Council Cares for Itself With a Generous Hand
The issue of compensation and outside compensation for Council Members is one that has been around a long time, and will continue to be a subject of contention.
I first became involved in it when I was elected to the Council in November 1973, and saw my salary drop from the $32,000 or so I was earning as first deputy commissioner of consumer affairs to the $20,000 that Council Members were paid at the time. Nonetheless I was happy to make the change, for the honor of being an elected official, for the opportunity to speak my mind, for four years’ tenure rather than serving at the pleasure of the commissioner or mayoral aides, and for the chance, I believed to influence policy in the City of New York.
The last reason turned out to be delusional. Mayor Beame and Majority Leader Cuite were not in the least interested in any suggestions from the lone Liberal member of the Council, or even from the young Democrats elected like Robert F. Wagner, Jr., my fellow Councilman-at-Large from Manhattan. But the job was still a great pleasure and challenge, and I would have taken it for a lesser salary.
The greatest impediment to our work was the limitation on Council aides, which at the time I entered the Council, was $7,500 a year, which could be divided into no more than five slices. The general idea was to allow a Council Member to appoint a part-time staff member at $1,500 per year, one from each political club in his district, to represent him at their meetings, to carry requests from club members, and to secure support for the Councilman for giving patronage to the political club. I understand that that sum has since multiplied about 40 times, far surpassing the rate of inflation.
We want to subscribe to and incorporate by reference the thoughtful testimony of Dick Dadey on behalf of Citizens Union before the Council Government Operations Committee on Council members compensation last week. We agree with the analysis of the situation that it is possible to have a middle ground between allowing no outside earned income and allowing members to pursue other occupations without limitations on time or compensation.
It is also a ridiculous practice to create subcommittees without limit just to make sure that each member on the majority side receives a lulu. Although the condition is not as bad as it was a generation ago, when salaries for committee chairs varied by increments of $500, and chairs were awarded based on seniority, geography and loyalty to the leadership of the Council (termed ‘reliability’).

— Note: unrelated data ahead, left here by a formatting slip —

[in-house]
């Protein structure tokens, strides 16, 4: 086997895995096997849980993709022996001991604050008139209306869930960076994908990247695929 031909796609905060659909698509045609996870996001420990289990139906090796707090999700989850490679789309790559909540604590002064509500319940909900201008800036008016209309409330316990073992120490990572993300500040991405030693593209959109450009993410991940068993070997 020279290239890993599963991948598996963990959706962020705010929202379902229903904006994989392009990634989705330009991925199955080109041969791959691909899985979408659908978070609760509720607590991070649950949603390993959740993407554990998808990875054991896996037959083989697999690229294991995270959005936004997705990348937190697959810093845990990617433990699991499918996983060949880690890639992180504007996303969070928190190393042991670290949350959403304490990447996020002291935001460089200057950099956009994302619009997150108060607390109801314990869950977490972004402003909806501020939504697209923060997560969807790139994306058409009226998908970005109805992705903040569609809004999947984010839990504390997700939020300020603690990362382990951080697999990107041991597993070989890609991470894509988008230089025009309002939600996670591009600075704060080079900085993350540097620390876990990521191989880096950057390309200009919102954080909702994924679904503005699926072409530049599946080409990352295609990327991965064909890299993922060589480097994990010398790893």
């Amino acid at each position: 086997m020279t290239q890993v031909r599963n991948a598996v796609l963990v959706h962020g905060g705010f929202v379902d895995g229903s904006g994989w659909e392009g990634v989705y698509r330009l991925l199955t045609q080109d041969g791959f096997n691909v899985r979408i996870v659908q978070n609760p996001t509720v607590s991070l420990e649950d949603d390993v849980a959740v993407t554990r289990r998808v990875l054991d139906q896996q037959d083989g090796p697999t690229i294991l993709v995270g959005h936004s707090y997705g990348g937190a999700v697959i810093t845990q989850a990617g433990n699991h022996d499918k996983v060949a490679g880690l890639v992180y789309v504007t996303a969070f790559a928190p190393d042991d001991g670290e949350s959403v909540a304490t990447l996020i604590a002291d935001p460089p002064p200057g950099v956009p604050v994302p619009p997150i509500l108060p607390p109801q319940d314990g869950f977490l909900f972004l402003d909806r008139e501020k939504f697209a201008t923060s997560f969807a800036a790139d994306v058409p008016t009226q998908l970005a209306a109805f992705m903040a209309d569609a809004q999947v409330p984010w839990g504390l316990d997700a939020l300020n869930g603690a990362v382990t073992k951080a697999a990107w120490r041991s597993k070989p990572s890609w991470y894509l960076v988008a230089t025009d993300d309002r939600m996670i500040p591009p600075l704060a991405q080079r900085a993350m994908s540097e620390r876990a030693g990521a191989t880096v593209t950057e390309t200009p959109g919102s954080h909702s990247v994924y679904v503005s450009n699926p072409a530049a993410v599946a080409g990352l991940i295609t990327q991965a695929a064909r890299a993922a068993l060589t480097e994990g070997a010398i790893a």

The struggle to reform the Council began before it was formed in 1938. For a while proportional representation led to more qualified members representing broader points of view. The old-line political machines succeeded in repealing PR based on the Red Scare in the early part of the Cold War.
The abolition of Council Members-at-Large by the Federal courts has left the Council even less representative than it was. Ethnic diversity is highly desirable, but it should not be confused with diversity of opinion. But that is not the fault of any of the Council Members, any more than term limits, which I happen to believe are desirable, can be blamed on the incumbents.
If the salary is tied to any other figure, it should not be the cost of living, but the city’s deficit.
Budgets must now be balanced according to generally accepted accounting principles, but deficits lurk off the books and in crevices only limited by the technical ability of budgeteers, which is great.
Just as corporate salaries are linked to corporate performance, it would be interesting to relate council salaries to how well the city is doing under the legislative leadership. This may be more than the Council can handle, it is offered as an alternative to raises by inflation.
The limitation on outside earned income is a thorny issue on which I am less certain than I was when I was so much younger than today. There is no limit on rents, interest, dividends or any other form of unearned income, which means the rich can get richer while they hold public office. At the same time, the practice of Council Members spending close to full time furthering their private commercial interests and coming to work for meetings only, usually to say ‘aye’ or raise their hands at the scripted moment, is unsettling. Where and how to draw the line on outside income is a difficult question, as well as the issue of whether it should be drawn at all.
I appreciate the committee actually holding a hearing on this issue, and I hope the result is fuller consideration of how to change the current climate of periodic spasms of self-enrichment. Existing practices in this area do
justice neither to elected officials, part timers or full timers, nor to the citizen-taxpayers who provide their emoluments.